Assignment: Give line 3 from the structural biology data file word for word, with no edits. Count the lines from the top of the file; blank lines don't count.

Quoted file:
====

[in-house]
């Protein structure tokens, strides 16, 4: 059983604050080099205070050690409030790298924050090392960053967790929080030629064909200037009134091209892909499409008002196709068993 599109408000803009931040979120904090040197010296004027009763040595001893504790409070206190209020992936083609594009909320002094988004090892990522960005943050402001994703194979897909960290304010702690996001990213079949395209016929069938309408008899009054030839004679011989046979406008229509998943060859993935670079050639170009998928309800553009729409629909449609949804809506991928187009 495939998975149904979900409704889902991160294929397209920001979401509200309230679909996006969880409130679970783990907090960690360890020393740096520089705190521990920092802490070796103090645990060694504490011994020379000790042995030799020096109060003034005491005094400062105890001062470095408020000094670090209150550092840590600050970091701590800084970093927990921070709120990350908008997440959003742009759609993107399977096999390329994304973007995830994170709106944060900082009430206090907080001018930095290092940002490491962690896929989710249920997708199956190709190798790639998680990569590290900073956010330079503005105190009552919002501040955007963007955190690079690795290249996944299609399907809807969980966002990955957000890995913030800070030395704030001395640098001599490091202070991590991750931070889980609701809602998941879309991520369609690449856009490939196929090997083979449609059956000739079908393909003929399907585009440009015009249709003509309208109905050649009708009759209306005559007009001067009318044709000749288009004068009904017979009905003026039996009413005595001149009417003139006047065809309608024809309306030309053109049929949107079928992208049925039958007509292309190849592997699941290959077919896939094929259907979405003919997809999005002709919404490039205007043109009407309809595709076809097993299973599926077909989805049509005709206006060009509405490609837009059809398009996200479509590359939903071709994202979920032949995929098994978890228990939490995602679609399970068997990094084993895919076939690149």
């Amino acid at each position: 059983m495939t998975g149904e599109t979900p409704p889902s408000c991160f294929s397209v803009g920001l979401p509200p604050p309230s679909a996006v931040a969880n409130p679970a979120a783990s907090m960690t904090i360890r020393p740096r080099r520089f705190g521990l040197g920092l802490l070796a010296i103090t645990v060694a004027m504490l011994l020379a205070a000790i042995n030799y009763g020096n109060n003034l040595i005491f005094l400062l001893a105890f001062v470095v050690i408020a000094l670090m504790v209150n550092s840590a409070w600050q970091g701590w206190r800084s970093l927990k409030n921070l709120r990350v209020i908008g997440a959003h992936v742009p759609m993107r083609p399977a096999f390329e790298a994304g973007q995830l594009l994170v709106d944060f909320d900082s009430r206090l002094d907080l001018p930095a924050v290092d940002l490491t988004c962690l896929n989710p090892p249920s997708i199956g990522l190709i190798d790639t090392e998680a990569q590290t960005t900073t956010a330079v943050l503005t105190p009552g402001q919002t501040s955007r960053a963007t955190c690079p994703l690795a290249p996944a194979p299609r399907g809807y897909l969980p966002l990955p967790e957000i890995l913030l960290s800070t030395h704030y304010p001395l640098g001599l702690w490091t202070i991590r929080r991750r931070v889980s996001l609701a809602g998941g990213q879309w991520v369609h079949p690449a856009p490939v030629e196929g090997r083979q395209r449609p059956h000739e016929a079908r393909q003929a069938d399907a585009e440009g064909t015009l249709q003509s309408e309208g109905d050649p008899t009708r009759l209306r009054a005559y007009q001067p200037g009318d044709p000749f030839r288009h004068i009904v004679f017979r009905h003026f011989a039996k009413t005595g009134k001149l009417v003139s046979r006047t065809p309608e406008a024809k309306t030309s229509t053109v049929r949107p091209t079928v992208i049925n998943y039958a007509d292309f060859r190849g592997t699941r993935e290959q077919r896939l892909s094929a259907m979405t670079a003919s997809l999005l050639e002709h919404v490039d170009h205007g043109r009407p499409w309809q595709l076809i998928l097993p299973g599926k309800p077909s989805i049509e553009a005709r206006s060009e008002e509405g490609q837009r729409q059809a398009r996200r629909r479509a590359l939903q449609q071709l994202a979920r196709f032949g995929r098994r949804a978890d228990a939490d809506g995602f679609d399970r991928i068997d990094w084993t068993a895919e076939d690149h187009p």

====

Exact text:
């Amino acid at each position: 059983m495939t998975g149904e599109t979900p409704p889902s408000c991160f294929s397209v803009g920001l979401p509200p604050p309230s679909a996006v931040a969880n409130p679970a979120a783990s907090m960690t904090i360890r020393p740096r080099r520089f705190g521990l040197g920092l802490l070796a010296i103090t645990v060694a004027m504490l011994l020379a205070a000790i042995n030799y009763g020096n109060n003034l040595i005491f005094l400062l001893a105890f001062v470095v050690i408020a000094l670090m504790v209150n550092s840590a409070w600050q970091g701590w206190r800084s970093l927990k409030n921070l709120r990350v209020i908008g997440a959003h992936v742009p759609m993107r083609p399977a096999f390329e790298a994304g973007q995830l594009l994170v709106d944060f909320d900082s009430r206090l002094d907080l001018p930095a924050v290092d940002l490491t988004c962690l896929n989710p090892p249920s997708i199956g990522l190709i190798d790639t090392e998680a990569q590290t960005t900073t956010a330079v943050l503005t105190p009552g402001q919002t501040s955007r960053a963007t955190c690079p994703l690795a290249p996944a194979p299609r399907g809807y897909l969980p966002l990955p967790e957000i890995l913030l960290s800070t030395h704030y304010p001395l640098g001599l702690w490091t202070i991590r929080r991750r931070v889980s996001l609701a809602g998941g990213q879309w991520v369609h079949p690449a856009p490939v030629e196929g090997r083979q395209r449609p059956h000739e016929a079908r393909q003929a069938d399907a585009e440009g064909t015009l249709q003509s309408e309208g109905d050649p008899t009708r009759l209306r009054a005559y007009q001067p200037g009318d044709p000749f030839r288009h004068i009904v004679f017979r009905h003026f011989a039996k009413t005595g009134k001149l009417v003139s046979r006047t065809p309608e406008a024809k309306t030309s229509t053109v049929r949107p091209t079928v992208i049925n998943y039958a007509d292309f060859r190849g592997t699941r993935e290959q077919r896939l892909s094929a259907m979405t670079a003919s997809l999005l050639e002709h919404v490039d170009h205007g043109r009407p499409w309809q595709l076809i998928l097993p299973g599926k309800p077909s989805i049509e553009a005709r206006s060009e008002e509405g490609q837009r729409q059809a398009r996200r629909r479509a590359l939903q449609q071709l994202a979920r196709f032949g995929r098994r949804a978890d228990a939490d809506g995602f679609d399970r991928i068997d990094w084993t068993a895919e076939d690149h187009p």